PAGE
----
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Investigation of membrane fusion as a function of lateral membrane tension

dc.contributor.advisorJanshoff, Andreas Prof. Dr.
dc.contributor.authorKliesch, Torben-Tobias
dc.titleInvestigation of membrane fusion as a function of lateral membrane tensionde
dc.title.translatedInvestigation of membrane fusion as a function of lateral membrane tensionde
dc.contributor.refereeSalditt, Tim Prof. Dr.
dc.description.abstractengMembrane fusion in native systems occurs on very short time scales and it has been proposed that lateral membrane tension of the presynaptic membrane is substantially increased to facilitate fusion. Proteins of the SNARE family (soluble N-ethylmaleimide-sensitive factor attachment protein receptors) are necessary to bring the membranes of a small vesicle and a cell membrane into close contact to promote fusion. It is proposed that membrane fusion is induced by, the formation of SNARE complexes, at the active zones in the plasma membrane that are composed many of different lipids and proteins. The connection of the cytoskeleton to the plasma membrane plays a pivotal role for the generation of membrane tension and the process of vesicle fusion. Molecular dynamics simulations have shown in the past that an increase in lateral tension facilitates fusion. To mimic the natural fusion process for e.g. in neuronal cells, different model systems with artificial membranes containing the SNARE core complex were investigated. In this study the tension-dependency of fusion using model membranes equipped with a minimal fusion machinery consisting of syntaxin 1, Synaptobrevin and SNAP 25 is addressed. With two artificial model systems the fusion of lipid membranes as a function of lateral membrane tension was investigated to seek a better understanding of fusion processes. The first model system contained giant vesicles that adhered on a functionalized glass surface. In the second model system, supported lipid bilayers were spread out of giant vesicles on a stretching device. The membrane tension of giant vesicles was adjusted through the adhesion area. Isolated patches of planar bilayers were formed from giant unilamellar vesicles and deposited on a dilatable polymeric sheet, which is part of a milli-fluidic stretching device allowing to adjust lateral tension in bilayer patches. Fusion of large unilamellar vesicles (LUVs) added to the solution was followed by fluorescence microscopy. The relative increase in fluorescence intensity, originating from the added LUVs, compared to the fluorescence intensity emitted from the giant vesicle membrane and planar bilayer patches served as a measure for fusion efficiency. It was found that fusion efficiency increases considerably with lateral tension and a threshold tension of 3.4 mN m-1 was identified at which fusion is boosted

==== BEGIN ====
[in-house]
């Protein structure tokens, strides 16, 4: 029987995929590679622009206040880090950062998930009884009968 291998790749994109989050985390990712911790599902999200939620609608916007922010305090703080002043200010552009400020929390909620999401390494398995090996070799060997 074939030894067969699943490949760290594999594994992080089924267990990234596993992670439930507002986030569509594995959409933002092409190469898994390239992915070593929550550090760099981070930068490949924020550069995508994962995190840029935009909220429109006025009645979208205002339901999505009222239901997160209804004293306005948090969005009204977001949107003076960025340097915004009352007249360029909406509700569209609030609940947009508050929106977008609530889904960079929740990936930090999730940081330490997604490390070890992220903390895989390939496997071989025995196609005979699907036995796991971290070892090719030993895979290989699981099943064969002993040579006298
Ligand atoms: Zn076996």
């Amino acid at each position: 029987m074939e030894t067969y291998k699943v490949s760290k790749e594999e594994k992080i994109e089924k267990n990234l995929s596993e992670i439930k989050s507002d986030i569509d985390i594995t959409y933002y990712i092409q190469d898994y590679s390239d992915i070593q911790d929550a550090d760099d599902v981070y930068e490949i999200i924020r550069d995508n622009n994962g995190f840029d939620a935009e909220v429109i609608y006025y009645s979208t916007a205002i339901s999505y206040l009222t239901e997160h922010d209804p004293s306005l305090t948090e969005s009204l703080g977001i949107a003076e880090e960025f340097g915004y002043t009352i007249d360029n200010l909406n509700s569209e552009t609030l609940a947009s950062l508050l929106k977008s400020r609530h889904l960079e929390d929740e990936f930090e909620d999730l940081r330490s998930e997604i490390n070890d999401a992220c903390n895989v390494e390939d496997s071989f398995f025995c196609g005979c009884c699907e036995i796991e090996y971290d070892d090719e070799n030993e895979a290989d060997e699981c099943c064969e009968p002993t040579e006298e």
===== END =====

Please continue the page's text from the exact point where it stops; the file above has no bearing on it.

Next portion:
dc.contributor.coRefereeRehfeldt, Florian Dr.
dc.contributor.thirdRefereeWalla, Peter Jomo Prof. Dr.
dc.contributor.thirdRefereeDe Groot, Bert Prof. Dr.
dc.contributor.thirdRefereeSuhm, Martin Prof. Dr.
dc.subject.engmembrane fusionde
dc.subject.engmembrane tensionde
dc.subject.engSNARE proteinsde
dc.subject.engadhered giant unilamellar vesiclesde
dc.subject.engvesicle fusionde
dc.subject.engsupported lipid bilayersde
dc.subject.engstretching of lipid membranesde
dc.subject.engmembrane area dilatationde
dc.subject.engfluorescence microscopyde
dc.subject.engneuronal membrane fusionde
dc.subject.engmilli-fluidic devicede
dc.subject.engN-ethylmaleimide-sensitive-factor attachment receptors (SNAREs)de
dc.subject.englateral membrane tensionde
dc.subject.enganisotropic dilatation of PDMSde
dc.affiliation.instituteGöttinger Graduiertenschule für Neurowissenschaften, Biophysik und molekulare Biowissenschaften (GGNB)de
dc.subject.gokfullBiologie (PPN619462639)de
dc.identifier.ppn1005532990 1000144984

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